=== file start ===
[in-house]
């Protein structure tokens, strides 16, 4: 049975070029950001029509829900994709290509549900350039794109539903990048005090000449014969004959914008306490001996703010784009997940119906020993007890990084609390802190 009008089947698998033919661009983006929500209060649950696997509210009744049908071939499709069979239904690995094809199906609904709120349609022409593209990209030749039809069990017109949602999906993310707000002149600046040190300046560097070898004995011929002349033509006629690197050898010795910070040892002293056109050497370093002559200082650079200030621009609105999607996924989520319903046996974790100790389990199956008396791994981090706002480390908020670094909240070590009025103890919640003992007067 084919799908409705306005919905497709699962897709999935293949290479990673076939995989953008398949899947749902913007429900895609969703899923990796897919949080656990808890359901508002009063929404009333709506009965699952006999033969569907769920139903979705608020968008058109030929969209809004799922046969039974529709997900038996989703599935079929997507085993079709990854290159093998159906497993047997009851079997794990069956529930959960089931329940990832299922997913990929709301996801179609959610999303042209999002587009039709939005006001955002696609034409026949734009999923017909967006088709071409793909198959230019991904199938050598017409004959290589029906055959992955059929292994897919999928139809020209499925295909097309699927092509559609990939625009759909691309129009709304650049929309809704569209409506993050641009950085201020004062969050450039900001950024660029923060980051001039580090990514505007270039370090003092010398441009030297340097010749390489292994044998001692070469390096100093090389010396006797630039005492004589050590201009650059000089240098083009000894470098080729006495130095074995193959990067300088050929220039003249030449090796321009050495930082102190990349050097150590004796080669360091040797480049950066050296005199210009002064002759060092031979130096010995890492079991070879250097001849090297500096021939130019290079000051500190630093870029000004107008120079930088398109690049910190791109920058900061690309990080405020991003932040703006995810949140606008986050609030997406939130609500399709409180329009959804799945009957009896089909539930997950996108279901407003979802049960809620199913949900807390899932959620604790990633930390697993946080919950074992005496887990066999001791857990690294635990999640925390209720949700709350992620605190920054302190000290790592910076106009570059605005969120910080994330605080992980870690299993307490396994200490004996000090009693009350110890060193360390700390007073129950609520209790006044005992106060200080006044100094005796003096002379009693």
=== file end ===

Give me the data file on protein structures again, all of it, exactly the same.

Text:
[in-house]
């Protein structure tokens, strides 16, 4: 049975070029950001029509829900994709290509549900350039794109539903990048005090000449014969004959914008306490001996703010784009997940119906020993007890990084609390802190 009008089947698998033919661009983006929500209060649950696997509210009744049908071939499709069979239904690995094809199906609904709120349609022409593209990209030749039809069990017109949602999906993310707000002149600046040190300046560097070898004995011929002349033509006629690197050898010795910070040892002293056109050497370093002559200082650079200030621009609105999607996924989520319903046996974790100790389990199956008396791994981090706002480390908020670094909240070590009025103890919640003992007067 084919799908409705306005919905497709699962897709999935293949290479990673076939995989953008398949899947749902913007429900895609969703899923990796897919949080656990808890359901508002009063929404009333709506009965699952006999033969569907769920139903979705608020968008058109030929969209809004799922046969039974529709997900038996989703599935079929997507085993079709990854290159093998159906497993047997009851079997794990069956529930959960089931329940990832299922997913990929709301996801179609959610999303042209999002587009039709939005006001955002696609034409026949734009999923017909967006088709071409793909198959230019991904199938050598017409004959290589029906055959992955059929292994897919999928139809020209499925295909097309699927092509559609990939625009759909691309129009709304650049929309809704569209409506993050641009950085201020004062969050450039900001950024660029923060980051001039580090990514505007270039370090003092010398441009030297340097010749390489292994044998001692070469390096100093090389010396006797630039005492004589050590201009650059000089240098083009000894470098080729006495130095074995193959990067300088050929220039003249030449090796321009050495930082102190990349050097150590004796080669360091040797480049950066050296005199210009002064002759060092031979130096010995890492079991070879250097001849090297500096021939130019290079000051500190630093870029000004107008120079930088398109690049910190791109920058900061690309990080405020991003932040703006995810949140606008986050609030997406939130609500399709409180329009959804799945009957009896089909539930997950996108279901407003979802049960809620199913949900807390899932959620604790990633930390697993946080919950074992005496887990066999001791857990690294635990999640925390209720949700709350992620605190920054302190000290790592910076106009570059605005969120910080994330605080992980870690299993307490396994200490004996000090009693009350110890060193360390700390007073129950609520209790006044005992106060200080006044100094005796003096002379009693």